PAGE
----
Children of the Wind

Manuel Roberto

At the time of colonial war, they were called the soft Portuguese, now amongst the former combatants the expression children of the wind is preferred. But the children of Portuguese military with African women are not aware of this poetic name.

In Guinea-Bissau, they were dub­bed remains of tuga, in Angola, lef­to­vers of the white. They were not born yet or were still chil­dren when their parents left these ter­ri­to­ries. Today, they are in their 40s or 50s, but when they speak of the Por­tu­guese father whom they want to meet it is as if they become chil­dren again and they cry while say they feel like a half-person, incomplete.

These ima­ges were taken by pho­to­jour­na­list Manuel Roberto and are part of two new arti­cles published by the news­pa­per Público, writ­ten by the jour­na­list Cata­rina Gomes, with video ima­ges by Ricardo Rezende.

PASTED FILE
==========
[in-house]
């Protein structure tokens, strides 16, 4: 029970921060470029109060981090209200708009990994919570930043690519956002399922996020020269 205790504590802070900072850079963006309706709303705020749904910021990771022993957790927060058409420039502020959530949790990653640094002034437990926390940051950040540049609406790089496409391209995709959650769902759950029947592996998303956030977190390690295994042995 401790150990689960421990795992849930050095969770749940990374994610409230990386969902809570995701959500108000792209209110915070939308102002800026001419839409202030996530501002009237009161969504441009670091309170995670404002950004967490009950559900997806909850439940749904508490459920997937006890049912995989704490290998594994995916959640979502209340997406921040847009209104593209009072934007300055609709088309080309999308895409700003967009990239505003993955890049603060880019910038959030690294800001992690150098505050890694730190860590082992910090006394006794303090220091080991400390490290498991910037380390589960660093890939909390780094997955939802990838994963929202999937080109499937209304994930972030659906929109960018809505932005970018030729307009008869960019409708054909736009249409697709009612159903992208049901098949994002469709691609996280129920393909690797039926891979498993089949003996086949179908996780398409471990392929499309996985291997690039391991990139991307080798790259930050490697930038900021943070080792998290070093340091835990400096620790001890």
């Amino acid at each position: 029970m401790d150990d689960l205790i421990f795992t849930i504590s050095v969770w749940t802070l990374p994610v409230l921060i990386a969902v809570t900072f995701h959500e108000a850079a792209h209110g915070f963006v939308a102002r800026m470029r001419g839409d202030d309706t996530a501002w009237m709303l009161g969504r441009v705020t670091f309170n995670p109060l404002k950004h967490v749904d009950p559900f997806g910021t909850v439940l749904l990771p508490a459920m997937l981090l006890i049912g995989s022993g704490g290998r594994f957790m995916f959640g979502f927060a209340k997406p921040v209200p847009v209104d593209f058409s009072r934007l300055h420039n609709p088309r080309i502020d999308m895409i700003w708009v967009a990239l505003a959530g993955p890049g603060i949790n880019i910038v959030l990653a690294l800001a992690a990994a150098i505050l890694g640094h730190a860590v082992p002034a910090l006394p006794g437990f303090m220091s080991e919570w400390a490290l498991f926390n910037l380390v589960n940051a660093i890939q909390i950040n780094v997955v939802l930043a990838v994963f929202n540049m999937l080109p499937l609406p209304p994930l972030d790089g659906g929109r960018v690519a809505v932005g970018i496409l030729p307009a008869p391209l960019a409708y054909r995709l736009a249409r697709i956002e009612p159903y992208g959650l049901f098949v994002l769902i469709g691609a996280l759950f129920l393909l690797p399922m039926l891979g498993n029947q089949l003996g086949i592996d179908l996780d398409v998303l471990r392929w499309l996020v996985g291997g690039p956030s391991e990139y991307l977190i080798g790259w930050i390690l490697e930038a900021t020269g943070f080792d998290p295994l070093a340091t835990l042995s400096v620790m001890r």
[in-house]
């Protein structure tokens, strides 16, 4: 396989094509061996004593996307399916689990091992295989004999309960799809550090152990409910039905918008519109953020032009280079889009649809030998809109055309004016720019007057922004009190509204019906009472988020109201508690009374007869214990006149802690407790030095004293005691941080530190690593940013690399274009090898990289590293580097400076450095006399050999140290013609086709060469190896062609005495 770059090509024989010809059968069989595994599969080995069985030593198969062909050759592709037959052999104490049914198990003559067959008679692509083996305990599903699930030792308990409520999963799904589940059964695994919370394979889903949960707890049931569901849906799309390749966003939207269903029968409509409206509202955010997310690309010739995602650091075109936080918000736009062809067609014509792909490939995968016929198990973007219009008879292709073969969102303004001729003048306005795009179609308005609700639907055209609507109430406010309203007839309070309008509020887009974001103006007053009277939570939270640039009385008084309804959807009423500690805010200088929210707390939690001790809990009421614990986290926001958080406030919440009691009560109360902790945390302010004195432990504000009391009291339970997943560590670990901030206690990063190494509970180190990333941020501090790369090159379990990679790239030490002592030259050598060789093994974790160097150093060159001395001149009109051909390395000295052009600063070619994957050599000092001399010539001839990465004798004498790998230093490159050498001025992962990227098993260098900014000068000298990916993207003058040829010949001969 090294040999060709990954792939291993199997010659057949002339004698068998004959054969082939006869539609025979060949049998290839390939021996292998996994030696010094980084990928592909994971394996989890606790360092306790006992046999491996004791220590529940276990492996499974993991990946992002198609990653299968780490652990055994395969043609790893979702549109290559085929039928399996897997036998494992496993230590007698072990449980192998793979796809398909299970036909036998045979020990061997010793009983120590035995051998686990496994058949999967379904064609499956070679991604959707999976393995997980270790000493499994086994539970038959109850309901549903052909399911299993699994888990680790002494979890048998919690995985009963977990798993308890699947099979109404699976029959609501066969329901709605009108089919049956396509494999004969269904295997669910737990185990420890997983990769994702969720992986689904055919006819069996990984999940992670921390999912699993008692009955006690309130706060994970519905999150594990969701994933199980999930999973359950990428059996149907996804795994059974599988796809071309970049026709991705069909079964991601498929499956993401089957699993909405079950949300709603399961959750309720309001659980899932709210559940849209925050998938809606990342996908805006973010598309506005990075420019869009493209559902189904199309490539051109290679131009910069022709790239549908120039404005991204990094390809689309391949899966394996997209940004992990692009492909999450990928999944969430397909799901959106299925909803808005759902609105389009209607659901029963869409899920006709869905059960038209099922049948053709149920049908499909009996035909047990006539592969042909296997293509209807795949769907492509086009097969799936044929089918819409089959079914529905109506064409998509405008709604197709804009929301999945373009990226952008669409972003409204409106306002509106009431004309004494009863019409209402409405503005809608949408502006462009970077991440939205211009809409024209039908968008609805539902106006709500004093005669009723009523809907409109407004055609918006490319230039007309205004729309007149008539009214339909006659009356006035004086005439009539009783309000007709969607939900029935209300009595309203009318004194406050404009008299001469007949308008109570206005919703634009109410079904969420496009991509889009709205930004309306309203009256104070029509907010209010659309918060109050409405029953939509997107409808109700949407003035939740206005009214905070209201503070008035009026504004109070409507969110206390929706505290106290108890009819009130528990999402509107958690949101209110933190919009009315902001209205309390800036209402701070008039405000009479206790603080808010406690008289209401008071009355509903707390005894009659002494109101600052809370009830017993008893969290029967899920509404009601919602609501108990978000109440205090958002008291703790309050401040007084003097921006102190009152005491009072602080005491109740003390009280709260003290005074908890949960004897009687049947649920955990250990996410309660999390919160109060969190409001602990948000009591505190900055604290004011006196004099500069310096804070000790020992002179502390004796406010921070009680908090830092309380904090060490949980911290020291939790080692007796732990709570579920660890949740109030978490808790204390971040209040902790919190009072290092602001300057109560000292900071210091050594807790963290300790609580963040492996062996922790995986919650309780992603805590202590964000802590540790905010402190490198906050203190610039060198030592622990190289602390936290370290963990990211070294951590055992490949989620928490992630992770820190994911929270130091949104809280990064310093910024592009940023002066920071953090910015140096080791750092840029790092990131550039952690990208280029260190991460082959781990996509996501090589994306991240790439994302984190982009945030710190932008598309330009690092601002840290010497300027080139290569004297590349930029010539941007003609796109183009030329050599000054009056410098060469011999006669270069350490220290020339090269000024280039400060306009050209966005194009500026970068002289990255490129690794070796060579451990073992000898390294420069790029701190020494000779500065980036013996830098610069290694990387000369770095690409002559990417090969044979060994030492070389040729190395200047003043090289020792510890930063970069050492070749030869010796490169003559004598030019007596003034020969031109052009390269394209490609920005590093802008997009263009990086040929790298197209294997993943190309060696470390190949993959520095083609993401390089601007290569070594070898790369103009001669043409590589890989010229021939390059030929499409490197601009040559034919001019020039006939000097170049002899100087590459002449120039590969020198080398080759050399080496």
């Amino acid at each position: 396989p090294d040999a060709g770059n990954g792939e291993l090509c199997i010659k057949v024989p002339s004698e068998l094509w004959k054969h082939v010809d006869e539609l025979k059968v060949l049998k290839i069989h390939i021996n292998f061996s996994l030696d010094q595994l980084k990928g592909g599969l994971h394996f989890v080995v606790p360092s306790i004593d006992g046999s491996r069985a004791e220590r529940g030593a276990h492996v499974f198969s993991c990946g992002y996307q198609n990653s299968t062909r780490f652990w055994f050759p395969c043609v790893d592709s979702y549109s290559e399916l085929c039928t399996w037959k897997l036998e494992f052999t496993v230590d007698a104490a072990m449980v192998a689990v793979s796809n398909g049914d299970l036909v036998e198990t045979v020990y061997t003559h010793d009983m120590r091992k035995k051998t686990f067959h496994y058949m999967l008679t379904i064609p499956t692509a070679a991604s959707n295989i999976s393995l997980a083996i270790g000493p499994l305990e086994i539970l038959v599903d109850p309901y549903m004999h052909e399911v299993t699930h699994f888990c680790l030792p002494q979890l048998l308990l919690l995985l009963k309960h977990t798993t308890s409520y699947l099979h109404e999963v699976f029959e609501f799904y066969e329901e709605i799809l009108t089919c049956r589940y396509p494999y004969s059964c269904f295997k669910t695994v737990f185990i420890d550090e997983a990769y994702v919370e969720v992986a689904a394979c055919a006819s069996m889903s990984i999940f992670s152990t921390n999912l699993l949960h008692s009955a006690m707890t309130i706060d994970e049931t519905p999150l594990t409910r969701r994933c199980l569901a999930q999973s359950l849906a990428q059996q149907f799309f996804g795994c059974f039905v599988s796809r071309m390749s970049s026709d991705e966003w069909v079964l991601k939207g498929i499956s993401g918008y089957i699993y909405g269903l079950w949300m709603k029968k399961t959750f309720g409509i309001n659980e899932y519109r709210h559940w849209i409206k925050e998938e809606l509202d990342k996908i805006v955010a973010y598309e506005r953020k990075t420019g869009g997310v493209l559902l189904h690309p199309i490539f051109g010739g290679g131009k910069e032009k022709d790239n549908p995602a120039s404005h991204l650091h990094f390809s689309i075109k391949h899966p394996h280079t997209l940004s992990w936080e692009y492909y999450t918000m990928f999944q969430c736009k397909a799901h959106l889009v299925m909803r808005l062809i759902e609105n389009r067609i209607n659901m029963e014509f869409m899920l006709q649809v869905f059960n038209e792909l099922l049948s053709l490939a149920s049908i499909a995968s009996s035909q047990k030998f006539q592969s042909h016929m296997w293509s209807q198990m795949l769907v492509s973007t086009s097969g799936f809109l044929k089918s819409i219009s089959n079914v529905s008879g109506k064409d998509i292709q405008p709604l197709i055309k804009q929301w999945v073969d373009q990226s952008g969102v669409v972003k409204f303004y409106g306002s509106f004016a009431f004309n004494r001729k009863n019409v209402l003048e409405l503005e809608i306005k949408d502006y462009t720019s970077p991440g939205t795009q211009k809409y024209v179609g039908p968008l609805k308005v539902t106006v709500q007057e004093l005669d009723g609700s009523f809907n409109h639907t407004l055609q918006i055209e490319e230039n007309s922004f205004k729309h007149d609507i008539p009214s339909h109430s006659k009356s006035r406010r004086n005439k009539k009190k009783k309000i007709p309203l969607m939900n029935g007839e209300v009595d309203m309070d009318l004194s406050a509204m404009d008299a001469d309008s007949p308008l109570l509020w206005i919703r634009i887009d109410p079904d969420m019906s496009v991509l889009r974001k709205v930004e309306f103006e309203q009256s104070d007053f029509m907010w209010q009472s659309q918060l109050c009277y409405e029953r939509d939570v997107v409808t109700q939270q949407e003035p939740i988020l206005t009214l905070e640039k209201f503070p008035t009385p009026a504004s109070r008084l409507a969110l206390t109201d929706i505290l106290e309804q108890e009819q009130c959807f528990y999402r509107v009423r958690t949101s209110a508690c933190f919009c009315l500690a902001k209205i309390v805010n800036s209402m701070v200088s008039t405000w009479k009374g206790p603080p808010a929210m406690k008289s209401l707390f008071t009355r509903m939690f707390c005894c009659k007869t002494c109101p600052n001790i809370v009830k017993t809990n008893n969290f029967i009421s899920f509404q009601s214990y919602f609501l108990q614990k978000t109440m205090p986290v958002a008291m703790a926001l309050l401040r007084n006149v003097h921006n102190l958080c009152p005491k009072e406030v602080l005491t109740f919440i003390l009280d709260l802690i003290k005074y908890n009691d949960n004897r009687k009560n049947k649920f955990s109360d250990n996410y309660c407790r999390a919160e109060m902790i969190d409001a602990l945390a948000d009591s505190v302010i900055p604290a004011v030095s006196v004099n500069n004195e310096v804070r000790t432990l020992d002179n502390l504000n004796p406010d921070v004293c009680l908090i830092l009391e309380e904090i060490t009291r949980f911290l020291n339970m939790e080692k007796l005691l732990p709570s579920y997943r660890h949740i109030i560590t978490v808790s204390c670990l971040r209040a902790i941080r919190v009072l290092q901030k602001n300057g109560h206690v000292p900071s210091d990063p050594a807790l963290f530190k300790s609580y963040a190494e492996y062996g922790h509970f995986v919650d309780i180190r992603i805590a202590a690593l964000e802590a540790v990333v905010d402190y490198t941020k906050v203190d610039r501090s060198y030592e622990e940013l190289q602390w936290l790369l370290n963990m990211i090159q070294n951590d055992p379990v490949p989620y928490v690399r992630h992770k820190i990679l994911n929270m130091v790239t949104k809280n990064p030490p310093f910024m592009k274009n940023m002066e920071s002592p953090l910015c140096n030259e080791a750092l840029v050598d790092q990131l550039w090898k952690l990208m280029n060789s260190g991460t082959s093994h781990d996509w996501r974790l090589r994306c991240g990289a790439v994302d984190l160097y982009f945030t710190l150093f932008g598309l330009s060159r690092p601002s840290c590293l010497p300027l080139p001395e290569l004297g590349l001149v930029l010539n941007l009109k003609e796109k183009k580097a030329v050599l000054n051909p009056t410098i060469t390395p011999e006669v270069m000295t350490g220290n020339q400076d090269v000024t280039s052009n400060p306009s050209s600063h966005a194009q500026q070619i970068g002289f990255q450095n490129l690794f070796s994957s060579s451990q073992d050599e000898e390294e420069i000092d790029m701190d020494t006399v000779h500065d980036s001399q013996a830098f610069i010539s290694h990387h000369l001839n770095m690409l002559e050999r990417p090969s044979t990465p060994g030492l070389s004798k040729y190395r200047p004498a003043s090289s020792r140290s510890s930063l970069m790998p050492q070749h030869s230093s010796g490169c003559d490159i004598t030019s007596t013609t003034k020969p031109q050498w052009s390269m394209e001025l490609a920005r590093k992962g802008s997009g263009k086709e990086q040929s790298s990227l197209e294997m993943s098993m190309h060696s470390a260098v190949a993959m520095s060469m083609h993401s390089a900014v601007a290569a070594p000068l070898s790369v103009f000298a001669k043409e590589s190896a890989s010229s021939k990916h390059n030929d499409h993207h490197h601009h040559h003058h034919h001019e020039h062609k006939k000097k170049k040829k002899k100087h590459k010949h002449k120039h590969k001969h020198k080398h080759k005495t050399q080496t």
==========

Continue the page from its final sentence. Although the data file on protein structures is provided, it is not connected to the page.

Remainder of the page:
In 2013 the team tra­vel­led to Guinea-Bissau to find chil­dren who were left behind, a work that was dis­tin­guished with the Mul­ti­mé­dia Gazeta Award, by the Jour­na­lists’ Club. Fol­lowing this report the Asso­ci­a­tion Fil­lhos de Tuga (Chil­dren of the Tuga) was cre­a­ted and left a wre­ath to the unk­nown father in the ceme­tery of Bis­sau. This year the team retur­ned to Angola to find more chil­dren. These are ima­ges of some of these stories.

The exhi­bi­tion seeks to give visi­bi­lity to a taboo sub­ject in the Por­tu­guese soci­ety that has been sto­red in a drawer for over 40 years. Ex-combatants left chil­dren in Africa. They exist, they are many, and would like to meet their Por­tu­guese fathers.

A part of the his­tory of Por­tu­gal that has to be told.

Cata­rina Gomes